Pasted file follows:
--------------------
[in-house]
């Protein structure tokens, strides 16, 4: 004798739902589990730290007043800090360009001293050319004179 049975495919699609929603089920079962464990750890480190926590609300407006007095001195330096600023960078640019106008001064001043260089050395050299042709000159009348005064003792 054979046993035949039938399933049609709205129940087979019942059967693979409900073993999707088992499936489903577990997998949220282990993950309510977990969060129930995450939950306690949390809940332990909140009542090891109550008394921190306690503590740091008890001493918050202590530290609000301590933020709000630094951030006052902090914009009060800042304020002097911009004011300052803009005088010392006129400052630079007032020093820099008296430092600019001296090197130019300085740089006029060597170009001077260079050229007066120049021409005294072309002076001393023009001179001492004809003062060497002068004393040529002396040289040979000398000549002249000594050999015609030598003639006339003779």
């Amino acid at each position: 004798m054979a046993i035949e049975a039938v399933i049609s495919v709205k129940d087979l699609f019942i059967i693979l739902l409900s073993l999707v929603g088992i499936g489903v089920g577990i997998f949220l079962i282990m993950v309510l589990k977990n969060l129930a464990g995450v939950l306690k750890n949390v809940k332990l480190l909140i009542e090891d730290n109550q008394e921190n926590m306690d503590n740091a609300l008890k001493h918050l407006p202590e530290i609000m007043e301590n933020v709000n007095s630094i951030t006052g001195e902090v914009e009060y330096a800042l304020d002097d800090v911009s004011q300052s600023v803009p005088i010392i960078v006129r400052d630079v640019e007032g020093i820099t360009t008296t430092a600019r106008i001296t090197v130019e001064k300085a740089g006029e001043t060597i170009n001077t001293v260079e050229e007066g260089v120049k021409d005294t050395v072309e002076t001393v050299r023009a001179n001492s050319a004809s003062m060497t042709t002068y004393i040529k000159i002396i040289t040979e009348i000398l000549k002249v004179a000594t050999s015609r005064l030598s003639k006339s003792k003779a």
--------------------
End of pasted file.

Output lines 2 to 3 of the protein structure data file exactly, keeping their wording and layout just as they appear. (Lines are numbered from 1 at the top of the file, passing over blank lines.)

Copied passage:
């Protein structure tokens, strides 16, 4: 004798739902589990730290007043800090360009001293050319004179 049975495919699609929603089920079962464990750890480190926590609300407006007095001195330096600023960078640019106008001064001043260089050395050299042709000159009348005064003792 054979046993035949039938399933049609709205129940087979019942059967693979409900073993999707088992499936489903577990997998949220282990993950309510977990969060129930995450939950306690949390809940332990909140009542090891109550008394921190306690503590740091008890001493918050202590530290609000301590933020709000630094951030006052902090914009009060800042304020002097911009004011300052803009005088010392006129400052630079007032020093820099008296430092600019001296090197130019300085740089006029060597170009001077260079050229007066120049021409005294072309002076001393023009001179001492004809003062060497002068004393040529002396040289040979000398000549002249000594050999015609030598003639006339003779």
């Amino acid at each position: 004798m054979a046993i035949e049975a039938v399933i049609s495919v709205k129940d087979l699609f019942i059967i693979l739902l409900s073993l999707v929603g088992i499936g489903v089920g577990i997998f949220l079962i282990m993950v309510l589990k977990n969060l129930a464990g995450v939950l306690k750890n949390v809940k332990l480190l909140i009542e090891d730290n109550q008394e921190n926590m306690d503590n740091a609300l008890k001493h918050l407006p202590e530290i609000m007043e301590n933020v709000n007095s630094i951030t006052g001195e902090v914009e009060y330096a800042l304020d002097d800090v911009s004011q300052s600023v803009p005088i010392i960078v006129r400052d630079v640019e007032g020093i820099t360009t008296t430092a600019r106008i001296t090197v130019e001064k300085a740089g006029e001043t060597i170009n001077t001293v260079e050229e007066g260089v120049k021409d005294t050395v072309e002076t001393v050299r023009a001179n001492s050319a004809s003062m060497t042709t002068y004393i040529k000159i002396i040289t040979e009348i000398l000549k002249v004179a000594t050999s015609r005064l030598s003639k006339s003792k003779a």